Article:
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Planning Urban Mobility within the UN Sustainable Development Goal Framework


Planning Urban Mobility within the UN Sustainable Development Goal Framework

Chaverri Jiménez, Jenny María (2023) Planning Urban Mobility within the UN Sustainable Development Goal Framework. PhD thesis, Concordia University.

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Sustainable development is about raising human well-being and protecting the environment. In the context of urban sustainability, cities have prioritized cars leading to negative impacts on society and the environment. Some scholars are concerned that planners do not incorporate equity in the state of the practice. Individuals facing social exclusion are more vulnerable to low air quality, traffic collisions, and noise. Moreover, stronger mitigation measures are needed since the transport sector is the second largest contributor to emissions.

A conceptual investment framework was designed to interconnect the Sustainable Development Goals (SDGs) for planning and designing sustainable urban mobility under five strategic areas: social justice, health, climate change, economic development, and governance. Policies, modeling tools, and methodologies were reviewed to construct this framework under a systems approach.

To analyze the 2050 net-zero policy of changing the vehicle fleet from Internal Combustion Engines (ICE) to Electric Vehicles (EVs), a bottom-up regional average speed emission model relying on a four-step travel demand was developed. Four scenarios were explored: business as usual (BAU), low, moderate, and aggressive to evaluate the potential reduction of carbon dioxide (CO2) emissions, Nitrogen Oxides (NOx), and Particulate Matter PM2.5. The emission model included vehicle speed and weight, fuel type, and vehicle emission standards. In the case study of Costa Rica, it was found that attaining zero CO2 emissions by 2050 requires shifting to EVs at least 25% and 50% by 2030 and 2040, respectively. For ICE vehicles, changing the minimum vehicle emission standards from EURO 1 to EURO IV and EURO VI positively impacted the reduction of NOx and PM2.5 despite the growth of traffic volumes.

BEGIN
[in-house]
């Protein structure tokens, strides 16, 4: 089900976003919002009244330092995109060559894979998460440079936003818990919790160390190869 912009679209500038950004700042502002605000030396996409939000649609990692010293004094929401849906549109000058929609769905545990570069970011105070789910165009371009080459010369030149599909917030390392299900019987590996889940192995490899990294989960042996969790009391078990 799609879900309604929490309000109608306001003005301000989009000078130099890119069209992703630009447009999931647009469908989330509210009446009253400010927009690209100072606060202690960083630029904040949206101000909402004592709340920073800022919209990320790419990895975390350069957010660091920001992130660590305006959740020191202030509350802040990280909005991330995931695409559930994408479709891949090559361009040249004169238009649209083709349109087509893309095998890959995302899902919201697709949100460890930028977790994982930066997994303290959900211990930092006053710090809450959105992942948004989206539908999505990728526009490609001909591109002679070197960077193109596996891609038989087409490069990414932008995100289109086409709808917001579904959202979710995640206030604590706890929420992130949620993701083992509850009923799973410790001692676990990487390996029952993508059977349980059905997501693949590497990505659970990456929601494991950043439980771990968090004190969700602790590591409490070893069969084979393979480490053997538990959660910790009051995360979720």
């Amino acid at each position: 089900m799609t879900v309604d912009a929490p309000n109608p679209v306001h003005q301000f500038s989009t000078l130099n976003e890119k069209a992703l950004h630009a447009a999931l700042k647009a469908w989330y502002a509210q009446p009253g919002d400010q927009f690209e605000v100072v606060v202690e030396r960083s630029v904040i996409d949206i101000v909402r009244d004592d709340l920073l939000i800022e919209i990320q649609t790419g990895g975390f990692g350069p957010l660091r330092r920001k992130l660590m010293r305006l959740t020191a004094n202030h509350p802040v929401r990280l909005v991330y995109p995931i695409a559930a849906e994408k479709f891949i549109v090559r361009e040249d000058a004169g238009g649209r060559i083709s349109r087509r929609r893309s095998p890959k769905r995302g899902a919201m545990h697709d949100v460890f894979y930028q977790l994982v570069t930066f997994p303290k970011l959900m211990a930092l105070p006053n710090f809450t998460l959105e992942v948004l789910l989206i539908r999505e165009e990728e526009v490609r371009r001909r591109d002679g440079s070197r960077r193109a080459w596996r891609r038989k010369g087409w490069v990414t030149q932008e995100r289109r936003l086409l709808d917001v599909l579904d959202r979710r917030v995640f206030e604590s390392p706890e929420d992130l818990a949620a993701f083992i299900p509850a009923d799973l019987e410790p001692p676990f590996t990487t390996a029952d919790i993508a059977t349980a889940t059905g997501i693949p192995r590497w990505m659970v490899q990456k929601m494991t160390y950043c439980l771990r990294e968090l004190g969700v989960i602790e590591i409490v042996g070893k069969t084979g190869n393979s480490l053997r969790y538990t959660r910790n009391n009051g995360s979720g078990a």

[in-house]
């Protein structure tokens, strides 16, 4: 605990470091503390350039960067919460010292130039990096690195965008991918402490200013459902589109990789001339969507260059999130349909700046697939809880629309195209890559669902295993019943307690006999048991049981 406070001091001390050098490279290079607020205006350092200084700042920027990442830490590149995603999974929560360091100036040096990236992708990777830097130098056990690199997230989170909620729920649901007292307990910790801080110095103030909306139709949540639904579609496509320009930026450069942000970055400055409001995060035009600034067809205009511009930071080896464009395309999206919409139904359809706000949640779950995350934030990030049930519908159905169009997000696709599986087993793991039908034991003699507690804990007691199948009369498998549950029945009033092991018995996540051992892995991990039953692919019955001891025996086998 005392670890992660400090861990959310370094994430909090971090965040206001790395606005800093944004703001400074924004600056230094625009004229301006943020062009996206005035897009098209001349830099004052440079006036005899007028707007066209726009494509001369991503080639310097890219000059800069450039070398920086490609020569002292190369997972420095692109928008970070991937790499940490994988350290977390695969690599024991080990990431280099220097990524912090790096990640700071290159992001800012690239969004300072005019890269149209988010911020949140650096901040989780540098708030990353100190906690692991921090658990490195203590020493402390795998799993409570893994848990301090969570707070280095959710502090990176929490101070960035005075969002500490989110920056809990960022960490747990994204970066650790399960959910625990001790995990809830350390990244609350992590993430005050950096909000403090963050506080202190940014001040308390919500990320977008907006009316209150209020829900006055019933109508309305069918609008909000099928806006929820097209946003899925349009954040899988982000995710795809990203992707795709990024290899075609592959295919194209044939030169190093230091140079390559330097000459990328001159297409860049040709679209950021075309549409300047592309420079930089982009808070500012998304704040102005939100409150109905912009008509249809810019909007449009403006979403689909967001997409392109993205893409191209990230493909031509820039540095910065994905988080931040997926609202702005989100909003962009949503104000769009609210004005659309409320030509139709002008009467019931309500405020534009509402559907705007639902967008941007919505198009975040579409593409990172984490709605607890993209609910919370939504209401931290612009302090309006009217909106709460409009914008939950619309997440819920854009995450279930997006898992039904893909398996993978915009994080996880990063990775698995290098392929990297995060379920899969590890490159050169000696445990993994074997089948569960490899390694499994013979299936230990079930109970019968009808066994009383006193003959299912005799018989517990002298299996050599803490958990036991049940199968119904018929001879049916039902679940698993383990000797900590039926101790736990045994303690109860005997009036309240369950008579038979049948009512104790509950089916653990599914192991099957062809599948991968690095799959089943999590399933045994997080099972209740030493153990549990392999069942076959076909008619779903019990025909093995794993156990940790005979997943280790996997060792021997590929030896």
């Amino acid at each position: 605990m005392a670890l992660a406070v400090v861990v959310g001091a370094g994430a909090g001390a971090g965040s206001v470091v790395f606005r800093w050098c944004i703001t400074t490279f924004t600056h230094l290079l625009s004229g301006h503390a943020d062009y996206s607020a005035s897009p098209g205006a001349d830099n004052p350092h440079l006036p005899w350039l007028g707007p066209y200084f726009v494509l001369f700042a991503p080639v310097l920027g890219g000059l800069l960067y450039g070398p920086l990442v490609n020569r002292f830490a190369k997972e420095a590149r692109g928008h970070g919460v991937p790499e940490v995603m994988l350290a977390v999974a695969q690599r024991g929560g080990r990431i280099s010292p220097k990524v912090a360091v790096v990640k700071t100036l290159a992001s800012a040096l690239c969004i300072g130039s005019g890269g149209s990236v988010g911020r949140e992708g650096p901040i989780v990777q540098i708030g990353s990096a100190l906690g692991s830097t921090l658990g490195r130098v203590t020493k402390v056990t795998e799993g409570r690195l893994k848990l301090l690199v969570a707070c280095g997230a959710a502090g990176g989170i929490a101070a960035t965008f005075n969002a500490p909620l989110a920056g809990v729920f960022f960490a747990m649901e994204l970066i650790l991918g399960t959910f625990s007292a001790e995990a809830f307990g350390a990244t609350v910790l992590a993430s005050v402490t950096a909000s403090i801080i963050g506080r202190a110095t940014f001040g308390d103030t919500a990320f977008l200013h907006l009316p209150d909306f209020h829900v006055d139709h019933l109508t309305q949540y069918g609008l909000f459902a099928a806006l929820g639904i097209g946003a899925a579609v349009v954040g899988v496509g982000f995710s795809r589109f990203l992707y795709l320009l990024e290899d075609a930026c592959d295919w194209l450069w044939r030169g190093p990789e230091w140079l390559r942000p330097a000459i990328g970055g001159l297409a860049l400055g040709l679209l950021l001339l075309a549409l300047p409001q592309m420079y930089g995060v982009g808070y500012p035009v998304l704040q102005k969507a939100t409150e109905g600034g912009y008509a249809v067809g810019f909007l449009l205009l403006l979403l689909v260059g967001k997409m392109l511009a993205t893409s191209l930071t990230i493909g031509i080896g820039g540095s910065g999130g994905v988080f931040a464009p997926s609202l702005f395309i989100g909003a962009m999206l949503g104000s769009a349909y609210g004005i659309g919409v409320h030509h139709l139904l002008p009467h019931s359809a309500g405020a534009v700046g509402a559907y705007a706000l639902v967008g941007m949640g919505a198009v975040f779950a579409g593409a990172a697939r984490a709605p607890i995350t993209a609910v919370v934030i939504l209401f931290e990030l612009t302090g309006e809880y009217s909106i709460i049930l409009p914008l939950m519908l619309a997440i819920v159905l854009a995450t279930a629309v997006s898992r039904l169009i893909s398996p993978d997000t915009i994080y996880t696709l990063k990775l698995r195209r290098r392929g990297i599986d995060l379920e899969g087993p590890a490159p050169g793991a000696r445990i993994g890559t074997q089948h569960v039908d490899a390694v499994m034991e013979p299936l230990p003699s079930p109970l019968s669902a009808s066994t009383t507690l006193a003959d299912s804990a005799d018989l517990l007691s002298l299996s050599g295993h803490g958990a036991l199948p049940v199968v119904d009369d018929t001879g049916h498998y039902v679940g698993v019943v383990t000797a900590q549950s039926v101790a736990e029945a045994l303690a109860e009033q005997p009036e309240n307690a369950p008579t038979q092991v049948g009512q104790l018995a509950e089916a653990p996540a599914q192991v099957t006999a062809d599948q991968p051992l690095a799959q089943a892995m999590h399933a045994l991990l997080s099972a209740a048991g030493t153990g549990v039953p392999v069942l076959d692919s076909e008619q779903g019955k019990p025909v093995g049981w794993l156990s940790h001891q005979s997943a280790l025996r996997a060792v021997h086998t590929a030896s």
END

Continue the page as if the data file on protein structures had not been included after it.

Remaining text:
This research explored the barriers women face to having equal opportunities and differentiating urban mobility needs and patterns. A vertical equity transport planning approach that is pro-poor, gender-sensitive, and considers intermediary social health determinants is developed. This research is the first approach to incorporate the most at-risk demographics (material deprivation, disabilities, and single mothers' car ownership) and their exposure to NOx and PM2.5 in identifying high-priority areas.

Divisions:Concordia University > Gina Cody School of Engineering and Computer Science > Building, Civil and Environmental Engineering
Item Type:Thesis (PhD)
Authors:Chaverri Jiménez, Jenny María
Institution:Concordia University
Degree Name:Ph. D.
Program:Civil Engineering
Date:11 May 2023
Thesis Supervisor(s):Eicker, Ursula and Schmitt, Ketra
Keywords:transport planning, built environment, Sustainable Development Goals, SDGs, urban mobility, climate change mitigation, electric vehicles, bottom-up traffic emission model, air pollution, gender equality
ID Code:992424
Deposited By: Jenny Maria Chaverri Jimenez
Deposited On:14 Nov 2023 19:47
Last Modified:14 Nov 2023 19:47
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